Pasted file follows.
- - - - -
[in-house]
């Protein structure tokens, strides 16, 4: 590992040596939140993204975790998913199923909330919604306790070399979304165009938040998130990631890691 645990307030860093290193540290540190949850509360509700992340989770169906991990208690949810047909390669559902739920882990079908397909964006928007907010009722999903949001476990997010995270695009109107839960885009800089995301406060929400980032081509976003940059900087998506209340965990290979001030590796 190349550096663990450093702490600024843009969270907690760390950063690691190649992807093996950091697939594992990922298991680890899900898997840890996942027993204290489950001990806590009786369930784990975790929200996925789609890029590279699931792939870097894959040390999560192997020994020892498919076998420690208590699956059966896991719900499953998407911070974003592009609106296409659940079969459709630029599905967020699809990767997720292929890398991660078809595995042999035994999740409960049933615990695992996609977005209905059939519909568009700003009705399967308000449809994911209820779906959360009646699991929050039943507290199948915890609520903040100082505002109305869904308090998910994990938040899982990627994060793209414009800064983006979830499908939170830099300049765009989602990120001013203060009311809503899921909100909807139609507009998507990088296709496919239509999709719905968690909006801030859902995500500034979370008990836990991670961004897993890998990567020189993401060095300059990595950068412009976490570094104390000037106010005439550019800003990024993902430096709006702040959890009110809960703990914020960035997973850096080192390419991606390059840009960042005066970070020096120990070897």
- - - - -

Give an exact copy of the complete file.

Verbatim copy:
[in-house]
């Protein structure tokens, strides 16, 4: 590992040596939140993204975790998913199923909330919604306790070399979304165009938040998130990631890691 645990307030860093290193540290540190949850509360509700992340989770169906991990208690949810047909390669559902739920882990079908397909964006928007907010009722999903949001476990997010995270695009109107839960885009800089995301406060929400980032081509976003940059900087998506209340965990290979001030590796 190349550096663990450093702490600024843009969270907690760390950063690691190649992807093996950091697939594992990922298991680890899900898997840890996942027993204290489950001990806590009786369930784990975790929200996925789609890029590279699931792939870097894959040390999560192997020994020892498919076998420690208590699956059966896991719900499953998407911070974003592009609106296409659940079969459709630029599905967020699809990767997720292929890398991660078809595995042999035994999740409960049933615990695992996609977005209905059939519909568009700003009705399967308000449809994911209820779906959360009646699991929050039943507290199948915890609520903040100082505002109305869904308090998910994990938040899982990627994060793209414009800064983006979830499908939170830099300049765009989602990120001013203060009311809503899921909100909807139609507009998507990088296709496919239509999709719905968690909006801030859902995500500034979370008990836990991670961004897993890998990567020189993401060095300059990595950068412009976490570094104390000037106010005439550019800003990024993902430096709006702040959890009110809960703990914020960035997973850096080192390419991606390059840009960042005066970070020096120990070897």